President Obama has clinched enough support to ensure that his landmark nuclear deal with Iran and six global powers can get through Congress.
Sen. Barbara Mikulski announced Wednesday that she is in favor of the deal, becoming the 34th Democratic senator to do so. Obama, who faced a concerted, multimillion-dollar opposition campaign, can now sustain a veto should Congress pass a resolution of disapproval in the next few weeks.
“No deal is perfect, especially one negotiated with the Iranian regime,” said Mikulski in a statement outlining how the deal answers her eight key questions on sanctions relief, the inspection regime, and alternative strategies. “I have concluded that this Joint Comprehensive Plan of Action is the best option available to block Iran from having a nuclear bomb.”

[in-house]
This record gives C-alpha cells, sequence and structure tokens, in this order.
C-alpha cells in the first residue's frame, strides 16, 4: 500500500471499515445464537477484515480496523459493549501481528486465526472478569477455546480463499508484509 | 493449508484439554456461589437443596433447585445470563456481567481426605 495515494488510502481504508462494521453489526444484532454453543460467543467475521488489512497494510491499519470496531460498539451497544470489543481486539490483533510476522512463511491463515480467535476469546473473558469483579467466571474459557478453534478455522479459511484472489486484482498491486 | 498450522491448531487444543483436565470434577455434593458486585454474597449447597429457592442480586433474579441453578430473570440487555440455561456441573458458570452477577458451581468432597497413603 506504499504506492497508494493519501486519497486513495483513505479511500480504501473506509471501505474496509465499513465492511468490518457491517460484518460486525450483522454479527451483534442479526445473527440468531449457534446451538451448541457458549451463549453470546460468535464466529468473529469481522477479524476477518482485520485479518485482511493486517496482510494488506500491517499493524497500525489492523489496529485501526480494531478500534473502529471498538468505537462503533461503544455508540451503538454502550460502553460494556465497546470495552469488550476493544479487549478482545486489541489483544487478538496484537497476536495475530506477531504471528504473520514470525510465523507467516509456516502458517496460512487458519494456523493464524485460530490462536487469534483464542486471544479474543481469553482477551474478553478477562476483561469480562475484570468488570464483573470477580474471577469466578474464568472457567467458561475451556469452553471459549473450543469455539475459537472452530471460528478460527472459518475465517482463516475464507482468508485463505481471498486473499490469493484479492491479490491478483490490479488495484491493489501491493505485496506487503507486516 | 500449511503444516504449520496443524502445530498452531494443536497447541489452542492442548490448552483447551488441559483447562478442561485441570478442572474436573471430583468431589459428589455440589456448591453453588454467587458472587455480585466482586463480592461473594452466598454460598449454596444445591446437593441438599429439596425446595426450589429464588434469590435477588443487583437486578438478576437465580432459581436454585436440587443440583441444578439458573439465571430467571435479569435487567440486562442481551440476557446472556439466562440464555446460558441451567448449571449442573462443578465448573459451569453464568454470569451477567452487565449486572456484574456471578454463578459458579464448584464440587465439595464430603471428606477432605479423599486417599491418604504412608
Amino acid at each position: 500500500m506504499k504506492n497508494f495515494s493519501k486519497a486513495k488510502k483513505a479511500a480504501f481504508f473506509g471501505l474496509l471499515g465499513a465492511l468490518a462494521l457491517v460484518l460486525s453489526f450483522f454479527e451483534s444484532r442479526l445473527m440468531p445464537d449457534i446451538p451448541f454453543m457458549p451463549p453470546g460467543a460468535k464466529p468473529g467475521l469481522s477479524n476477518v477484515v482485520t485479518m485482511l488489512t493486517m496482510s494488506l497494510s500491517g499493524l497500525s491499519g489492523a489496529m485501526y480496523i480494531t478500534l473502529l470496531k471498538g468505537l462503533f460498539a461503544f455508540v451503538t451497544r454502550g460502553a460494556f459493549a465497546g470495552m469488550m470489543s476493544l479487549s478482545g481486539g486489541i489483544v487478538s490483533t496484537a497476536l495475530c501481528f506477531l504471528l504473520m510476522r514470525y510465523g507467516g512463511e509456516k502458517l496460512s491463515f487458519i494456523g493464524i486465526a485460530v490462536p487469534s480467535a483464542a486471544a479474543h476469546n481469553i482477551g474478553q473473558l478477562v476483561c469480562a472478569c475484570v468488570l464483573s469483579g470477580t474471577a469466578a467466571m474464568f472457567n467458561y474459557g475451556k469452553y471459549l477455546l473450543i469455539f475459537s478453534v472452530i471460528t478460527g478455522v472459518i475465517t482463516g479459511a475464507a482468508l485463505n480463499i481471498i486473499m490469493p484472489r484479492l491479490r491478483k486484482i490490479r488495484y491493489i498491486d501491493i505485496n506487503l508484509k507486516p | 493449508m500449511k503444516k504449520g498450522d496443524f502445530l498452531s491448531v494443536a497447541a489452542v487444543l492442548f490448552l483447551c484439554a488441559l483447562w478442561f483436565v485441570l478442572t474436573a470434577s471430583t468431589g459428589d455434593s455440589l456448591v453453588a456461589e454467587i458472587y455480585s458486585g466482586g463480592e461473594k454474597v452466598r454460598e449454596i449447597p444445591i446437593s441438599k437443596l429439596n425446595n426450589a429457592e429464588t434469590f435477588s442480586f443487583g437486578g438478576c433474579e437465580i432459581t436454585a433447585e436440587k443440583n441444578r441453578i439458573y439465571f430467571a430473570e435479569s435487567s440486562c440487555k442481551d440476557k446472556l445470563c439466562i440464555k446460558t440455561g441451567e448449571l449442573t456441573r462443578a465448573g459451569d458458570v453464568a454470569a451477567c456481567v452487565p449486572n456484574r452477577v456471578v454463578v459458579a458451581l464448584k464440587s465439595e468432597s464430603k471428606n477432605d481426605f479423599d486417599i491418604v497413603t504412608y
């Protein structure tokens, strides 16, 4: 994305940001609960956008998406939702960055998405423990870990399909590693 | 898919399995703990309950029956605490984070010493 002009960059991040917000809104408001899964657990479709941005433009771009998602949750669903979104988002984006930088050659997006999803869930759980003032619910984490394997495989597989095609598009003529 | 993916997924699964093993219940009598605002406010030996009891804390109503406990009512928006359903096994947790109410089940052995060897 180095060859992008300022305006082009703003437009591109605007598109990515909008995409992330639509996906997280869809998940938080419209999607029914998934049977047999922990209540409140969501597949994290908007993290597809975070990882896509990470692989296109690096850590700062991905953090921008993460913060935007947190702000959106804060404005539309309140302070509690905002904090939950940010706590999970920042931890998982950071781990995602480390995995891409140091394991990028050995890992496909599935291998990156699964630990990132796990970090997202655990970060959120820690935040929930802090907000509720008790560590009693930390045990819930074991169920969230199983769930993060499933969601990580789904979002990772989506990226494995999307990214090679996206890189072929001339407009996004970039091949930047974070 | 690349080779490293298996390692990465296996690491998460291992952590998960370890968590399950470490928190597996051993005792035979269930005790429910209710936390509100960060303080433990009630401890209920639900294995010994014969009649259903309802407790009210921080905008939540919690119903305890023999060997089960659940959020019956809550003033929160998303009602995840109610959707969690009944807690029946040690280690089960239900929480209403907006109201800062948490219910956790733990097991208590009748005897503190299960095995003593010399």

The deal would significantly limit Iran’s nuclear program for at least the next decade in return for lifting sanctions worth up to $150 billion. If Congress voted down the deal with a veto-proof majority, the administration wouldn’t be able to lift congressional sanctions, imperiling the pact.
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Alex Rogers covers Congress as a staff correspondent for National Journal. He previously worked as a political reporter at TIME. He is a native of Bethesda, Maryland and a graduate of Vanderbilt University.